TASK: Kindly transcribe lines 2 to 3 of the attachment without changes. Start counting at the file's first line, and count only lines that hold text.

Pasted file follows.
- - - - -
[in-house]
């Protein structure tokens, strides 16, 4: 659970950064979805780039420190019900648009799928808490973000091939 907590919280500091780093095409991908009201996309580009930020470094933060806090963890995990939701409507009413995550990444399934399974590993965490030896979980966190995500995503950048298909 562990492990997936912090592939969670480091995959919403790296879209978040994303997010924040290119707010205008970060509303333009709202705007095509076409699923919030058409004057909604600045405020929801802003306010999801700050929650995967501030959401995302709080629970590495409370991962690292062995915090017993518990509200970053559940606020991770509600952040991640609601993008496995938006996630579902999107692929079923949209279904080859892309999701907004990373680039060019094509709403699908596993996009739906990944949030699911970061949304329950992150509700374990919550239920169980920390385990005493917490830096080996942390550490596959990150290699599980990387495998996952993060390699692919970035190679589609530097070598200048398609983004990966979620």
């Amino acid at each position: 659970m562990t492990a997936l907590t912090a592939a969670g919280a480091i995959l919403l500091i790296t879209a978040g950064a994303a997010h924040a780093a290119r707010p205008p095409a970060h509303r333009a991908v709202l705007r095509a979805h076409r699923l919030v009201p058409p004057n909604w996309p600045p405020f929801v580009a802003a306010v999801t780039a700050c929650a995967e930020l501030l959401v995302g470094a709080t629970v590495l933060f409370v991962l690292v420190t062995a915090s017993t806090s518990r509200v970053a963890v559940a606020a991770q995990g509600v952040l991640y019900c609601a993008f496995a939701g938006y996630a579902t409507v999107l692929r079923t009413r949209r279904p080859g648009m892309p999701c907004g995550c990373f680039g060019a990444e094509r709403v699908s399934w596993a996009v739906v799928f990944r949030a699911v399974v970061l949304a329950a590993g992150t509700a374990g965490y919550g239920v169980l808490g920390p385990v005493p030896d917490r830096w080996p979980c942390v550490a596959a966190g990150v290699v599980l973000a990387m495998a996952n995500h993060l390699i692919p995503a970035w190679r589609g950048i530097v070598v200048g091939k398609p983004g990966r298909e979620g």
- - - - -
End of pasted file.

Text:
């Protein structure tokens, strides 16, 4: 659970950064979805780039420190019900648009799928808490973000091939 907590919280500091780093095409991908009201996309580009930020470094933060806090963890995990939701409507009413995550990444399934399974590993965490030896979980966190995500995503950048298909 562990492990997936912090592939969670480091995959919403790296879209978040994303997010924040290119707010205008970060509303333009709202705007095509076409699923919030058409004057909604600045405020929801802003306010999801700050929650995967501030959401995302709080629970590495409370991962690292062995915090017993518990509200970053559940606020991770509600952040991640609601993008496995938006996630579902999107692929079923949209279904080859892309999701907004990373680039060019094509709403699908596993996009739906990944949030699911970061949304329950992150509700374990919550239920169980920390385990005493917490830096080996942390550490596959990150290699599980990387495998996952993060390699692919970035190679589609530097070598200048398609983004990966979620």
């Amino acid at each position: 659970m562990t492990a997936l907590t912090a592939a969670g919280a480091i995959l919403l500091i790296t879209a978040g950064a994303a997010h924040a780093a290119r707010p205008p095409a970060h509303r333009a991908v709202l705007r095509a979805h076409r699923l919030v009201p058409p004057n909604w996309p600045p405020f929801v580009a802003a306010v999801t780039a700050c929650a995967e930020l501030l959401v995302g470094a709080t629970v590495l933060f409370v991962l690292v420190t062995a915090s017993t806090s518990r509200v970053a963890v559940a606020a991770q995990g509600v952040l991640y019900c609601a993008f496995a939701g938006y996630a579902t409507v999107l692929r079923t009413r949209r279904p080859g648009m892309p999701c907004g995550c990373f680039g060019a990444e094509r709403v699908s399934w596993a996009v739906v799928f990944r949030a699911v399974v970061l949304a329950a590993g992150t509700a374990g965490y919550g239920v169980l808490g920390p385990v005493p030896d917490r830096w080996p979980c942390v550490a596959a966190g990150v290699v599980l973000a990387m495998a996952n995500h993060l390699i692919p995503a970035w190679r589609g950048i530097v070598v200048g091939k398609p983004g990966r298909e979620g």